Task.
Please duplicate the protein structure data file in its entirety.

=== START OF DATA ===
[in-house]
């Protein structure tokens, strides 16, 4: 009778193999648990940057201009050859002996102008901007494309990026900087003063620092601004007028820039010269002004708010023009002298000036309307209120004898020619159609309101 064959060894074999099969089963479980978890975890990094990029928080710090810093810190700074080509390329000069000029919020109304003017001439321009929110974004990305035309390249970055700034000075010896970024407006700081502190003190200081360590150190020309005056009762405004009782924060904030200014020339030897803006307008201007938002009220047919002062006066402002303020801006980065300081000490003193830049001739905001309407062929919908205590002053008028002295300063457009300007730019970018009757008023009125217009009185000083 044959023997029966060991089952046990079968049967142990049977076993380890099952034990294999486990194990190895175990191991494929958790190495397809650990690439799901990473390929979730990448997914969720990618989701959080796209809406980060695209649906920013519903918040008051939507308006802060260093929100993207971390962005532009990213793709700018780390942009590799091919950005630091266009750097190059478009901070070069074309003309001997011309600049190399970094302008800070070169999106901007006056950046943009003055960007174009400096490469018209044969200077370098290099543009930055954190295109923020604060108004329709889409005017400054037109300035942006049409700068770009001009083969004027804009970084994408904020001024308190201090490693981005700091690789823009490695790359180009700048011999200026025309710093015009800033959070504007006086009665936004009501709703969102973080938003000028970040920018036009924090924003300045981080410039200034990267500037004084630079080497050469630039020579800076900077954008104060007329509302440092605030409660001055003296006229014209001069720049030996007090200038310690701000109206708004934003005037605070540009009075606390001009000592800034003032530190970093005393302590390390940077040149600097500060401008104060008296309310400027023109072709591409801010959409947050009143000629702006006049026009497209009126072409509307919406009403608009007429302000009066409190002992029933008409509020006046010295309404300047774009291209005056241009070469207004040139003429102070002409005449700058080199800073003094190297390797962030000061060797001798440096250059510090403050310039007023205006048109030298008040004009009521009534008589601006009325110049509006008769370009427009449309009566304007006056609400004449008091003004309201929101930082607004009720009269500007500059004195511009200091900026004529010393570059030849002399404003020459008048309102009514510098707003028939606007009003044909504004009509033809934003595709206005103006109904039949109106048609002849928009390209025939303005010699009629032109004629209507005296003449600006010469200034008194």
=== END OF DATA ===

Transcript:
[in-house]
């Protein structure tokens, strides 16, 4: 009778193999648990940057201009050859002996102008901007494309990026900087003063620092601004007028820039010269002004708010023009002298000036309307209120004898020619159609309101 064959060894074999099969089963479980978890975890990094990029928080710090810093810190700074080509390329000069000029919020109304003017001439321009929110974004990305035309390249970055700034000075010896970024407006700081502190003190200081360590150190020309005056009762405004009782924060904030200014020339030897803006307008201007938002009220047919002062006066402002303020801006980065300081000490003193830049001739905001309407062929919908205590002053008028002295300063457009300007730019970018009757008023009125217009009185000083 044959023997029966060991089952046990079968049967142990049977076993380890099952034990294999486990194990190895175990191991494929958790190495397809650990690439799901990473390929979730990448997914969720990618989701959080796209809406980060695209649906920013519903918040008051939507308006802060260093929100993207971390962005532009990213793709700018780390942009590799091919950005630091266009750097190059478009901070070069074309003309001997011309600049190399970094302008800070070169999106901007006056950046943009003055960007174009400096490469018209044969200077370098290099543009930055954190295109923020604060108004329709889409005017400054037109300035942006049409700068770009001009083969004027804009970084994408904020001024308190201090490693981005700091690789823009490695790359180009700048011999200026025309710093015009800033959070504007006086009665936004009501709703969102973080938003000028970040920018036009924090924003300045981080410039200034990267500037004084630079080497050469630039020579800076900077954008104060007329509302440092605030409660001055003296006229014209001069720049030996007090200038310690701000109206708004934003005037605070540009009075606390001009000592800034003032530190970093005393302590390390940077040149600097500060401008104060008296309310400027023109072709591409801010959409947050009143000629702006006049026009497209009126072409509307919406009403608009007429302000009066409190002992029933008409509020006046010295309404300047774009291209005056241009070469207004040139003429102070002409005449700058080199800073003094190297390797962030000061060797001798440096250059510090403050310039007023205006048109030298008040004009009521009534008589601006009325110049509006008769370009427009449309009566304007006056609400004449008091003004309201929101930082607004009720009269500007500059004195511009200091900026004529010393570059030849002399404003020459008048309102009514510098707003028939606007009003044909504004009509033809934003595709206005103006109904039949109106048609002849928009390209025939303005010699009629032109004629209507005296003449600006010469200034008194």